Not only are they unfit, but cooking makes the nutrients scarce, thus defeating the purpose of feeding the veggie in the first place.

When adding sweet potatoes to your piggy's menu, add them raw and sliced into tiny, bite-sized chunks or cubes.

What about sweet potato fries or chips?                              

Sweet potato fries and chips are a huge no-go for guinea pigs. Both sweet potato versions are heavily processed – deep-fried and enriched with salts and seasonings.

Even if prepared plain, they would not be a good fit as guinea pigs have sensitive stomachs that are not designed to digest heavily processed and oil-immersed foods.

The mentioned spices are an additional concern as they can harm the guinea pig's tummy at a moment's notice.

raw sliced sweet potatoes

How much sweet potatoes can I give my guinea pig?

The recommended serving size of sweet potatoes for guinea pigs is considerably tiny and measures one 1" cube or four ½ inch cubes.

This applies to guinea pigs that are familiar with sweet potatoes and can handle them. If feeding for the first time, offer a smaller amount – one ½ inch cube and wait for signs of tummy trouble. If there are no symptoms, you can gradually increase the serving size until reaching the full four cubes portion size.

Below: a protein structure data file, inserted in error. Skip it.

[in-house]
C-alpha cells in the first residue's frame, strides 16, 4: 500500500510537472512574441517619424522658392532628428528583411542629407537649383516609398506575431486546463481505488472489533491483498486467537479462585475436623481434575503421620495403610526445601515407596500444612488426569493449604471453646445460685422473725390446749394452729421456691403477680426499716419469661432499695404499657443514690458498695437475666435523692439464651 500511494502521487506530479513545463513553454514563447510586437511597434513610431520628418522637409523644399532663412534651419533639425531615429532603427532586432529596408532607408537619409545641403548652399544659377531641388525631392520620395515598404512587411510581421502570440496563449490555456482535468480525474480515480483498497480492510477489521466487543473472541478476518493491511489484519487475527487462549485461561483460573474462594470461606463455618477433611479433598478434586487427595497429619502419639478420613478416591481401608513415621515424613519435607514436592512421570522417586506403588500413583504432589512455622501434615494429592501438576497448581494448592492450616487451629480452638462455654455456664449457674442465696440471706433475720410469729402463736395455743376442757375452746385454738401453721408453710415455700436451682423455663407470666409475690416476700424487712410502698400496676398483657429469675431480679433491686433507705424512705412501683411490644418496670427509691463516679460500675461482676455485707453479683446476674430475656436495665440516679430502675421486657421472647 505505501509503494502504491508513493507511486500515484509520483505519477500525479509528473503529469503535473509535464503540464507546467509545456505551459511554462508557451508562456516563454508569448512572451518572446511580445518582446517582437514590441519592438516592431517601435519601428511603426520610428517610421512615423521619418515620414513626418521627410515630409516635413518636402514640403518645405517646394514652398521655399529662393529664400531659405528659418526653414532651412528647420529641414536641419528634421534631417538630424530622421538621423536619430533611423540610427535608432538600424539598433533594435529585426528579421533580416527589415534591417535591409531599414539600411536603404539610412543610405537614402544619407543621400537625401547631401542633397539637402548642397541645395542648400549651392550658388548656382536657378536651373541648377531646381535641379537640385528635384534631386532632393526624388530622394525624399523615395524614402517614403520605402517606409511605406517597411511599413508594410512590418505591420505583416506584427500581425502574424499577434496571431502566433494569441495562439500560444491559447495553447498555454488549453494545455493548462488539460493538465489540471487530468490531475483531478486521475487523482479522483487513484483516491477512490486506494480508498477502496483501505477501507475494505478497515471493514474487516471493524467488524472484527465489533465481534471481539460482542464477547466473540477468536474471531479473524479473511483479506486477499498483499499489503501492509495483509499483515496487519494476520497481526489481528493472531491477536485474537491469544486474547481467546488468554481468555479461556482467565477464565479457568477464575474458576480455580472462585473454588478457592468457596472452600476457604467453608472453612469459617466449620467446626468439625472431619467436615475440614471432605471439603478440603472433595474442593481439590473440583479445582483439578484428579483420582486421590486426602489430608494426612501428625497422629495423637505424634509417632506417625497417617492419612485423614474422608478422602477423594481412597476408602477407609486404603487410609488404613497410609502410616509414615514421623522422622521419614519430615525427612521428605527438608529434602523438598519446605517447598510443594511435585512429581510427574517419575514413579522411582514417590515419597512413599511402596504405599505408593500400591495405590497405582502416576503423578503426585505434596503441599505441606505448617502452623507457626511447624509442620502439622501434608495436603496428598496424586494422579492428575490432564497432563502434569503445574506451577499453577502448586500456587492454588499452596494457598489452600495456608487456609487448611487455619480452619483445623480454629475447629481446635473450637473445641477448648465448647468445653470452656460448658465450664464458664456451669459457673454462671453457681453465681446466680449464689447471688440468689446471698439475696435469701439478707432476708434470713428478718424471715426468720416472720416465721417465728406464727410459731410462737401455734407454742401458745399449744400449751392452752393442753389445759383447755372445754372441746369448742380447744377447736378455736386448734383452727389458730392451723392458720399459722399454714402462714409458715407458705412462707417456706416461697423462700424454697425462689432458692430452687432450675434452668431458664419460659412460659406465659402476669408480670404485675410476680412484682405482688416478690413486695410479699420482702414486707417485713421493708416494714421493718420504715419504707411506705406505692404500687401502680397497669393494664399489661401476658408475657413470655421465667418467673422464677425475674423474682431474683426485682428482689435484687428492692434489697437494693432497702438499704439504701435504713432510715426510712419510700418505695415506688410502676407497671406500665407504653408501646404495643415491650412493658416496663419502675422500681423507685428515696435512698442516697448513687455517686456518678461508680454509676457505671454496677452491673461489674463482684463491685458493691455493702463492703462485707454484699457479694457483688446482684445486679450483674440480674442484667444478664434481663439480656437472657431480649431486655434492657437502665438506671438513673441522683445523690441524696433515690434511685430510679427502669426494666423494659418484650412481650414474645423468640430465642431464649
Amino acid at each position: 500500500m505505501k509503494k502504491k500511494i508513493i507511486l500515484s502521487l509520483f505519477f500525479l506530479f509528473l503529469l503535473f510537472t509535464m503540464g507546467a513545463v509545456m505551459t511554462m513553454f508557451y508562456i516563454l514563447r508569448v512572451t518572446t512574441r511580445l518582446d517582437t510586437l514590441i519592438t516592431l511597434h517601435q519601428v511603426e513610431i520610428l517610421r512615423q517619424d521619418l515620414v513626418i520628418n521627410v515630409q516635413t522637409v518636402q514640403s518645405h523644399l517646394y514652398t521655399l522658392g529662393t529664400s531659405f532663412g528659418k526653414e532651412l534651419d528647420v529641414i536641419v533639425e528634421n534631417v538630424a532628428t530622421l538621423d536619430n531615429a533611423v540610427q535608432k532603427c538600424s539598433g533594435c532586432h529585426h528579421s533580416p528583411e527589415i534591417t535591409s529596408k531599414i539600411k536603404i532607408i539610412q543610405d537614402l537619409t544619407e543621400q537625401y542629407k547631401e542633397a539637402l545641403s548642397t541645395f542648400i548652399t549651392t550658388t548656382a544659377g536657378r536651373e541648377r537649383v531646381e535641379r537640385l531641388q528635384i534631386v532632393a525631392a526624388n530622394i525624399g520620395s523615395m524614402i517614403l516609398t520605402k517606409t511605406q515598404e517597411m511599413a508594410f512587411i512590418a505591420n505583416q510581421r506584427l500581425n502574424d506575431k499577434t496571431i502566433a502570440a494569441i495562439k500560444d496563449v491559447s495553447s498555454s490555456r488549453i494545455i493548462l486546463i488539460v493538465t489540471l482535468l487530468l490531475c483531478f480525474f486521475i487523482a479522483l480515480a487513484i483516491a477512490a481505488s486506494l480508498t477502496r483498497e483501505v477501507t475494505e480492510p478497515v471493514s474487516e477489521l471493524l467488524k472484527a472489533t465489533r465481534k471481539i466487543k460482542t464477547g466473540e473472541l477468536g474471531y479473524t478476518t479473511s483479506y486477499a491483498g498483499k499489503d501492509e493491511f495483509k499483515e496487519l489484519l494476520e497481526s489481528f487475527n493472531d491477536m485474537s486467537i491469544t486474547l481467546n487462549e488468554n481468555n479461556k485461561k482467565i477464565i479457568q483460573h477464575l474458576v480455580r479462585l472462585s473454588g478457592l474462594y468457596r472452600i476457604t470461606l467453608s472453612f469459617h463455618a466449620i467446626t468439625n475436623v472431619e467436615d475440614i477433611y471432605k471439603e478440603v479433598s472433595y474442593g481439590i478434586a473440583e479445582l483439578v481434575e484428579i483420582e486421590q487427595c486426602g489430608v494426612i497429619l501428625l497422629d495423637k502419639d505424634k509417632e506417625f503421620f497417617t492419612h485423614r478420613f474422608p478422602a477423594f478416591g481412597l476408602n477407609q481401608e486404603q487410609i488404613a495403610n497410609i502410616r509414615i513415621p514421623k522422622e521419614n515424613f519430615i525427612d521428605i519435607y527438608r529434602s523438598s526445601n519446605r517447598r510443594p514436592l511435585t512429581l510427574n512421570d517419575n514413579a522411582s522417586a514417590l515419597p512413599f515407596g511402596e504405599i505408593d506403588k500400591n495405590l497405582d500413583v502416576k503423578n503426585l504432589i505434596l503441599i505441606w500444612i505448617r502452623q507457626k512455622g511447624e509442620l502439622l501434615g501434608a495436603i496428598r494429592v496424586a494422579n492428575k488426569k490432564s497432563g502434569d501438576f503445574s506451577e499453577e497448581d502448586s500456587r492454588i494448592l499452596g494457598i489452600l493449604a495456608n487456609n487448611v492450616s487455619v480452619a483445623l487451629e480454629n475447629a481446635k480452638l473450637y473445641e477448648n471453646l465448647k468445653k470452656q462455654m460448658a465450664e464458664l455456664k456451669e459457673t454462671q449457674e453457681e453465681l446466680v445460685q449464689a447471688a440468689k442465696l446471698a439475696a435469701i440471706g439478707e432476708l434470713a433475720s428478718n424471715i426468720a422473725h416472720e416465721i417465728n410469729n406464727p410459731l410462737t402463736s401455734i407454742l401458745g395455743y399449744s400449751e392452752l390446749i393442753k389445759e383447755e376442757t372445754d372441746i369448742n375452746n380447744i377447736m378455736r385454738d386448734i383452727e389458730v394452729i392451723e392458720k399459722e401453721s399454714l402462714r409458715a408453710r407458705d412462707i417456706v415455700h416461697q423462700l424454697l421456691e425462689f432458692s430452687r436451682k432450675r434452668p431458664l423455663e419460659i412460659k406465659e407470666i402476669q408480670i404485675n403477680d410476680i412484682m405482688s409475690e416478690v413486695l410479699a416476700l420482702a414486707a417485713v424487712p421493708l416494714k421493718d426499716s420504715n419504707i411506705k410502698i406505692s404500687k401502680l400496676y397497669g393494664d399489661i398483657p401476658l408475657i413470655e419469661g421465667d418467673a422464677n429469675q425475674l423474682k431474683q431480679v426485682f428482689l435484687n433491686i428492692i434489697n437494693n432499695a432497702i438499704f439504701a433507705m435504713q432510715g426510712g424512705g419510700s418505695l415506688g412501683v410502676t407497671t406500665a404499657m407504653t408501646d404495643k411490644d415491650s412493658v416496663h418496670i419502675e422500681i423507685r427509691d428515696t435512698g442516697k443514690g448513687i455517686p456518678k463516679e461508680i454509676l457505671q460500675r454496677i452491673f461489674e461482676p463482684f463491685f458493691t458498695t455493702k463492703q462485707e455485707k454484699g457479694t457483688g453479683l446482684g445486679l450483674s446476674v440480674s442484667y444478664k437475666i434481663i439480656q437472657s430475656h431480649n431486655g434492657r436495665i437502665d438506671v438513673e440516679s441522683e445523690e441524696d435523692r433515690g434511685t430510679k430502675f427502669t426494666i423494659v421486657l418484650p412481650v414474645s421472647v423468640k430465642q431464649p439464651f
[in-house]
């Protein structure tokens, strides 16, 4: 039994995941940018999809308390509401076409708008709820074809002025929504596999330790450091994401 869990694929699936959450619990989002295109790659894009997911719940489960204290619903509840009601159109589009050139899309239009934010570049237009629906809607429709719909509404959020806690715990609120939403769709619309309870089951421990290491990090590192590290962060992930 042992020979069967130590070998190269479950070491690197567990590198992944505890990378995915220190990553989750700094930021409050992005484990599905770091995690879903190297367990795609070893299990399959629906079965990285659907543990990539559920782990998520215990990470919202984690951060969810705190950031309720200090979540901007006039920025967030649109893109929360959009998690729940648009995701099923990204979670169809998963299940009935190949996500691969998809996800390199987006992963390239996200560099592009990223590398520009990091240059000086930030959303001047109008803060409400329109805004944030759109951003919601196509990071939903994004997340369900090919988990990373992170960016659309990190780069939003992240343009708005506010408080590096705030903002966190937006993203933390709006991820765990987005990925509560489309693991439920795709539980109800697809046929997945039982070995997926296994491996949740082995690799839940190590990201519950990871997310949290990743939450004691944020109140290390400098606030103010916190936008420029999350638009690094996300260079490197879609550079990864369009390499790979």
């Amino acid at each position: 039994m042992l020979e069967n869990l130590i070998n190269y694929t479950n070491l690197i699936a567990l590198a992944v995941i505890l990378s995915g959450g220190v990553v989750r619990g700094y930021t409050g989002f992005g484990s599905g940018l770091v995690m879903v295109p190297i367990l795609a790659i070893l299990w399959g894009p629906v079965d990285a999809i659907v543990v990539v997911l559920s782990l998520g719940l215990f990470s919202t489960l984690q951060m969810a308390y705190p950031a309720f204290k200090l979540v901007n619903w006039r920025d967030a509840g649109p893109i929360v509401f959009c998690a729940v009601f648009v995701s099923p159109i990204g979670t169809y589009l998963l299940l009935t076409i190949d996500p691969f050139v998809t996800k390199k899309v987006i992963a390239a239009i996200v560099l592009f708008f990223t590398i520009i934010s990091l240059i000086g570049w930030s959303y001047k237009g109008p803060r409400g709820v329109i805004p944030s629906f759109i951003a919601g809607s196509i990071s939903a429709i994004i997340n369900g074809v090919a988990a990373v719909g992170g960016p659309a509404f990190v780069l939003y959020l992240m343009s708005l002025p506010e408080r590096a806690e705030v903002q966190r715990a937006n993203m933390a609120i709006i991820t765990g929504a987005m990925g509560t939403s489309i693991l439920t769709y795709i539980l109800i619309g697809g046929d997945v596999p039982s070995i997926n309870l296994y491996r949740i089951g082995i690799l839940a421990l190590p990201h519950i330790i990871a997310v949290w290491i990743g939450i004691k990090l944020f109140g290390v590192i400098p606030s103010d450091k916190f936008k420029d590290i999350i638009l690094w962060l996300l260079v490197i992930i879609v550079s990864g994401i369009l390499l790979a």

The recommended portion size for baby guinea pigs is none – sadly, babies will have to wait until adulthood before they try sweet potatoes. This is because babies have more delicate tummies and are incredibly prone to digestive upsets.

How often can a guinea pig eat sweet potatoes?

Guinea pigs are allowed to feast on sweet potatoes once a week or, ideally, once every two weeks. And there is one more catch – you should not feed them on the same day as other high-sugar and high-starch veggies or any fruits.

For example, if serving sweet potatoes, forget about carrots, apples, grapes, or cantaloupe. Always pair sugary veggies like sweet potatoes with low-sugar foods like lettuce, cabbage, cilantro, or kale.

How to give sweet potatoes to your guinea pig?

1. Start by shopping smart – visit the local grocery store or supermarket and choose sweet potatoes that are fresh and free from molds and other decaying signs. If possible, it is always recommended to shop organic.

2. Wash or peel. Once you have the sweet potatoes in your kitchen, you have two options – giving them a thorough washing or peeling them. In both cases, the goal is the same – avoiding pesticide residues on the skin.

3. Store in an airtight container. After the sweet potatoes are clean or peeled, you can store them in an airtight container in the refrigerator or serve them.

4. Slice into small cubes. Before serving, it is important to slice them into small cubes.

5. Remove uneaten pieces. Keep in mind that you should not leave the served sweet potatoes in the enclosure for more than a couple of hours. If your piggy fails to eat its entire portion, discard the leftovers before they spoil and start spreading bacteria.